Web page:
Solid Waste Management Services is responsible for collecting, transporting, processing, composting and disposal of municipal and some private sector waste. This includes garbage, Blue Bin recyclables, Green Bin organics, litter, yard waste, over-sized and metal items, as well as household hazardous waste and electronic waste. SWMS’ goal is to be a leader in providing innovative waste management services within the City of Toronto in a safe, efficient, and courteous manner, creating environmental sustainability, promoting waste diversion and maintaining a clean city.

Budget Notes

To be a leader in providing innovative waste management services to residents, businesses and visitors within the City of Toronto in an efficient, effective and courteous manner, creating environmental sustainability.

View the Solid Waste Program Map in greater detail.

Solid Waste Management Services is responsible for collecting, transporting, processing, and disposal of municipal and some private sector waste. SWMS’ goal is to be a leader in providing innovative waste management services within the City of Toronto in a safe, efficient, and courteous manner, creating environmental sustainability, promoting waste diversion and maintaining a clean city.

2018 Operating Budget Summary

The total cost to deliver these services to Toronto residents, businesses and visitors is $382.163 million gross with a $23.026 million net reserve contribution largely the result of impacts related to prior year contract amendments with Canada Fibers Ltd (CFL) of $5.6 million net.

For 2018, $13.8 million in opening budget pressures were identified arising from operating requirements and have been offset by expenditure reductions and revenue adjustments including a 1.9% blended rate increase.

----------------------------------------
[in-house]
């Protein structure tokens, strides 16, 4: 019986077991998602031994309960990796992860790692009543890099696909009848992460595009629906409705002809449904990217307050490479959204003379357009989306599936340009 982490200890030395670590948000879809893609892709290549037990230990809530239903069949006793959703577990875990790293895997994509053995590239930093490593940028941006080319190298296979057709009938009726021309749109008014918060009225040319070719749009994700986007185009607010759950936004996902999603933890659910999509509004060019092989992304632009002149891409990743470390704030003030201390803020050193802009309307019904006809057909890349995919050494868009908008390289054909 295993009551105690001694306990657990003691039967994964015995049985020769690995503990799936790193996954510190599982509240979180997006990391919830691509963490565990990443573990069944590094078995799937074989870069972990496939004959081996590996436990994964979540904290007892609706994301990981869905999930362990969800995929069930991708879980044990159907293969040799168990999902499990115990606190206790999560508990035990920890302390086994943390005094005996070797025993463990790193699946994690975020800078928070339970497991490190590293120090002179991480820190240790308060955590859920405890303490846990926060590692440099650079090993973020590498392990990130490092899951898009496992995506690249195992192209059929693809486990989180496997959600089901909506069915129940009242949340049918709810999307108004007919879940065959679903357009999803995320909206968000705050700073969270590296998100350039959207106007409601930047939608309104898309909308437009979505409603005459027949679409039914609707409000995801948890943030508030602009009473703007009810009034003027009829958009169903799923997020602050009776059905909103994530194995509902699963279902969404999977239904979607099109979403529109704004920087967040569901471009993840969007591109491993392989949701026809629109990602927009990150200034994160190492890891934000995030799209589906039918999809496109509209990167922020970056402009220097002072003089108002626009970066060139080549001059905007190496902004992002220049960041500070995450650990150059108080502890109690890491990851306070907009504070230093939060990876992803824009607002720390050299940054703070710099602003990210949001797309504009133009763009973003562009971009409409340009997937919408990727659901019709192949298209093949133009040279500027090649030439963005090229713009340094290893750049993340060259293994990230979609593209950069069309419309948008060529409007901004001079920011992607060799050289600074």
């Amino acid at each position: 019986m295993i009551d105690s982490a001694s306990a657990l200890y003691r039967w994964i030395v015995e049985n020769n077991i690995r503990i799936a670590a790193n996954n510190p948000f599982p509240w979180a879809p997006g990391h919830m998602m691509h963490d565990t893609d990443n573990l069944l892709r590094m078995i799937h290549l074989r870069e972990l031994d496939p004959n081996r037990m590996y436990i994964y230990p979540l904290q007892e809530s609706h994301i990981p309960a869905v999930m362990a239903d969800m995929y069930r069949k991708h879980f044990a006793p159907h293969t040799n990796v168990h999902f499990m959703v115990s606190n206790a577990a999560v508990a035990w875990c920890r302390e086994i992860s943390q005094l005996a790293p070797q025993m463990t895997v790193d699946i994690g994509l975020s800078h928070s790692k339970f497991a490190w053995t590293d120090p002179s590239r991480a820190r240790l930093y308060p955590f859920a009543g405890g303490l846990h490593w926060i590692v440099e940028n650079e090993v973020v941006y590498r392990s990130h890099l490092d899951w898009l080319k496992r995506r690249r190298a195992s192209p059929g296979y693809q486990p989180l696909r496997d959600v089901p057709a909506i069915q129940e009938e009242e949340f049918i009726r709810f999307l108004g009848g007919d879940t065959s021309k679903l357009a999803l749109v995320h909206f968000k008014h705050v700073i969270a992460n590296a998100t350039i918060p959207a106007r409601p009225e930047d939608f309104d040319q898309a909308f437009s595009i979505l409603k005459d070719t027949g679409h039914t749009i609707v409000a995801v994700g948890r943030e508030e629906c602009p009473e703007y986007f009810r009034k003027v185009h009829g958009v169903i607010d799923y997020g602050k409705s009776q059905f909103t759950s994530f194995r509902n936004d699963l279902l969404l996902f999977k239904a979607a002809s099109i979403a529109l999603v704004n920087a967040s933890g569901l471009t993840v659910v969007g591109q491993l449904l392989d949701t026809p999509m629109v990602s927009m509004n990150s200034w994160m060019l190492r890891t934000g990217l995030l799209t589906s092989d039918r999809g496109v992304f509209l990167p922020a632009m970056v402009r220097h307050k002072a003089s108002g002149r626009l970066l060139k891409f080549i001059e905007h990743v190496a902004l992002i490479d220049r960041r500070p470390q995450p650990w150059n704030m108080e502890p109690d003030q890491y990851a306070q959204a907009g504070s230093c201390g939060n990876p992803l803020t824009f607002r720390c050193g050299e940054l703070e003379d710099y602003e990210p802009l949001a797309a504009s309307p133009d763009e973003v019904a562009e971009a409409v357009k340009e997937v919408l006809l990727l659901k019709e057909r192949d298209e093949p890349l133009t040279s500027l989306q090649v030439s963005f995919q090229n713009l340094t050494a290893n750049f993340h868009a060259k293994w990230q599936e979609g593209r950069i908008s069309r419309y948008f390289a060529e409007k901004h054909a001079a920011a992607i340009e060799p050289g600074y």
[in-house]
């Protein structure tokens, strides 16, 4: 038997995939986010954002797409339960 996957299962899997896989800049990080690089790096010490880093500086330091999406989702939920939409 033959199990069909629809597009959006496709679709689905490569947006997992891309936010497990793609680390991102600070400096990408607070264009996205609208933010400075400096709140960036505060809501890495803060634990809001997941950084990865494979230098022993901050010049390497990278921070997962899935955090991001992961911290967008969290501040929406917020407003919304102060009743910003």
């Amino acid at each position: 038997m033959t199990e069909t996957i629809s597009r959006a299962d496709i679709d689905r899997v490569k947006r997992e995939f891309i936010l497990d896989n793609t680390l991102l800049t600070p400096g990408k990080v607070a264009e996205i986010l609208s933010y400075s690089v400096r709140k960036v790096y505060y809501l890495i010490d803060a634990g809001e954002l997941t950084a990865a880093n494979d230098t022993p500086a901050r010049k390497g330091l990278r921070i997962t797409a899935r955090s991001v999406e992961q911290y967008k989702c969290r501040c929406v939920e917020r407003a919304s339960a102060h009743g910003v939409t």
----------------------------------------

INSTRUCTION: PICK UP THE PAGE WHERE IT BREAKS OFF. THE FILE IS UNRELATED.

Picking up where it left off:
Fast Facts

  • Services include management of garbage, Blue Bin recyclables, Green Bin organics, litter, yard waste, oversized and metal items, as well as household hazardous waste and electronic waste, delivered through:
    • 7 Transfer Stations (6 with Household Hazardous Waste Depots)
    • 1 Organics Processing Facility with another under expansion.
    • 1 Reuse Centre
    • 4 Collection Yards and 1 Litter Collection Yard
    • Green Lane Landfill + 160 Closed Landfills
    • 4 million residential bins (Green/Waste/Blue/Kitchen Catchers)
    • Over 600 vehicles and pieces of equipment.

 

Trends

  • 528,277 tonnes of waste are projected to be landfilled in 2017 with 528,277 in 2018.
  • Curbside Collection complaints per year decreased by 45% in 2013 and a further 10% in 2014. 2015 saw an increase of 46%, then a decrease of 17% in 2016 and is projected to further decrease by 6% in 2017.
  • Overall Residential Diversion has increased from 44% to 53% from 2008 – 2017 and is projected to be at 53% in 2018 as shown below
  • The increase in diversion is attributed to increased tonnes in organics material collected but some gains are offset by additional lightweight packaging and less garbage overall collected.

 

Key Service Deliverables for 2018

In moving forward towards 70% overall waste diversion, SWMS has established strategic objectives with the following 2018 deliverables:

  • Planning and implementation of the Long Term Waste Management Strategy.
  • Landfill Gas Utilization Studies (GLL and Keele Valley).
  • Commissioning of Dufferin Organics Facility.
  • Review of opportunities for decommissioned Dufferin Material Recycling Facility.
  • Fleet governance and inventory.
  • Development of Renewable Natural Gas infrastructure.
  • Continued rollout of Compressed Natural Gas vehicles.
  • Full automation of organics collection.